MM: Josh, Hamas is encouraging these Palestinians to cross the fence and to infiltrate the civilian communities. Hamas is urging people to rush the fence, telling them that it had been breached, incorrectly. They’re sending women and they’re sending children into what is undoubtedly a violent situation. Does Hamas deserve some of the blame at least in your opinion for inciting this violence?

JR: Well let’s be very clear, Hamas had nothing to do with organizing these protests. This is a coalition of popular Palestinian civil society organizations on the ground –

MM: Hamas had – Hamas has been the organizers of these protests, that’s factually inaccurate.

JR: I think it’s interesting that you don’t interrupt your other guest at all, but you consistently interrupt me before I can even get a full sentence out.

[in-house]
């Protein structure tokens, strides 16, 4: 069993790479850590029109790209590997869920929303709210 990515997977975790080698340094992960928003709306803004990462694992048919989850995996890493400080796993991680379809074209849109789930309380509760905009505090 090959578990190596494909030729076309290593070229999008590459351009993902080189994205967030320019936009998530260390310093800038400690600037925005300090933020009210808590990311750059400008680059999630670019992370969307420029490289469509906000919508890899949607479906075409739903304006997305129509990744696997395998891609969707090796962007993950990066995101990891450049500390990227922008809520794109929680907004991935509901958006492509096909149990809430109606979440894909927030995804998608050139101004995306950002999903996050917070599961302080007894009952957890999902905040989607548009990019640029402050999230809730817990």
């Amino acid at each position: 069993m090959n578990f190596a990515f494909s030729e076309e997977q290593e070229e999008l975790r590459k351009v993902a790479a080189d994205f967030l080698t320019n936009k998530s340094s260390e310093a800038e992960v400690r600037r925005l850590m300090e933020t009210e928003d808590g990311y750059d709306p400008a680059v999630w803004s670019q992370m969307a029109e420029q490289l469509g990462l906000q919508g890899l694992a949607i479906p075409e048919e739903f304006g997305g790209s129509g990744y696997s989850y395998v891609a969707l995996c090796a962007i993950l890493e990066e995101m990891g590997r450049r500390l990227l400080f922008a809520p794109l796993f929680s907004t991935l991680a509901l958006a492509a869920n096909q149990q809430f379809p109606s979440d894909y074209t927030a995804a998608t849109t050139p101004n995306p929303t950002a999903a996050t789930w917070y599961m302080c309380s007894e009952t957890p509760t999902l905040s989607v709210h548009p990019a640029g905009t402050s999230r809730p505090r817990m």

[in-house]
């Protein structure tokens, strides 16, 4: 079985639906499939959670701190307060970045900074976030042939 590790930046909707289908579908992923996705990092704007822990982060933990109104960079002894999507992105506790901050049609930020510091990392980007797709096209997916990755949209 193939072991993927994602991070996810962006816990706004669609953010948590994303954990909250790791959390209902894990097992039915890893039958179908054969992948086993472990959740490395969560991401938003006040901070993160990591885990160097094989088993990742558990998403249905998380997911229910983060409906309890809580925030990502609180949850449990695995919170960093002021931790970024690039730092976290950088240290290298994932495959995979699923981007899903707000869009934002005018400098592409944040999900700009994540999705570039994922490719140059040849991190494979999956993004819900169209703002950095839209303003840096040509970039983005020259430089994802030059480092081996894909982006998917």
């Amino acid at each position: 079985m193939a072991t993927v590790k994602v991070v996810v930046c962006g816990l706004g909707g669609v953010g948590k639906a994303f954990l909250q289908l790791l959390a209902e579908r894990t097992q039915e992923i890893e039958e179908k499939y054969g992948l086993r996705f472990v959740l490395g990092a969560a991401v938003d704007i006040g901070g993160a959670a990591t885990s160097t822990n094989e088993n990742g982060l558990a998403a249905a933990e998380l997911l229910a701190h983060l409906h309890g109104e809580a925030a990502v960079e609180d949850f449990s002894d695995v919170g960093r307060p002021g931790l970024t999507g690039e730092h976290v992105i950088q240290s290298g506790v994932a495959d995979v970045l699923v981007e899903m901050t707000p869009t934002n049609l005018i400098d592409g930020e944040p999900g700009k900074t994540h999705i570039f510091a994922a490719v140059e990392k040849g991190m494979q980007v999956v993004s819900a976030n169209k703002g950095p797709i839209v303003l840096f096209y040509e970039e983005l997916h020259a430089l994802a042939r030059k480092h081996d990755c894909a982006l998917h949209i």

MM: I’m just making fact checks here. Go on.

JR: So let’s be very clear. There is no border between Israel and the Gaza Strip. As you know, there is an armistice line. Borders are between sovereign countries. Gaza is not a sovereign country, it is an occupied and illegally besieged and blockaded territory that’s a small part of historic Palestine. Now Palestinians under international law don’t have –

DA: Occupied by who, Josh? Who occupies Gaza? There is no occupier in Gaza.

JR: Israel doesn’t – Israel is the occupying power of the Gaza Strip, as even the US State Department recognizes, and the entire international community, because Israel has effective control over the borders and airspace and seas of the Gaza Strip, and it’s –

MM: But it has withdrawn from Gaza.

JR: – it’s withdrawn from within the Gaza Strip, but its blockade from without the Gaza Strip clearly shows that it maintains effective control over the territory, and under international law it is the occupying power. Now Israel has occupied –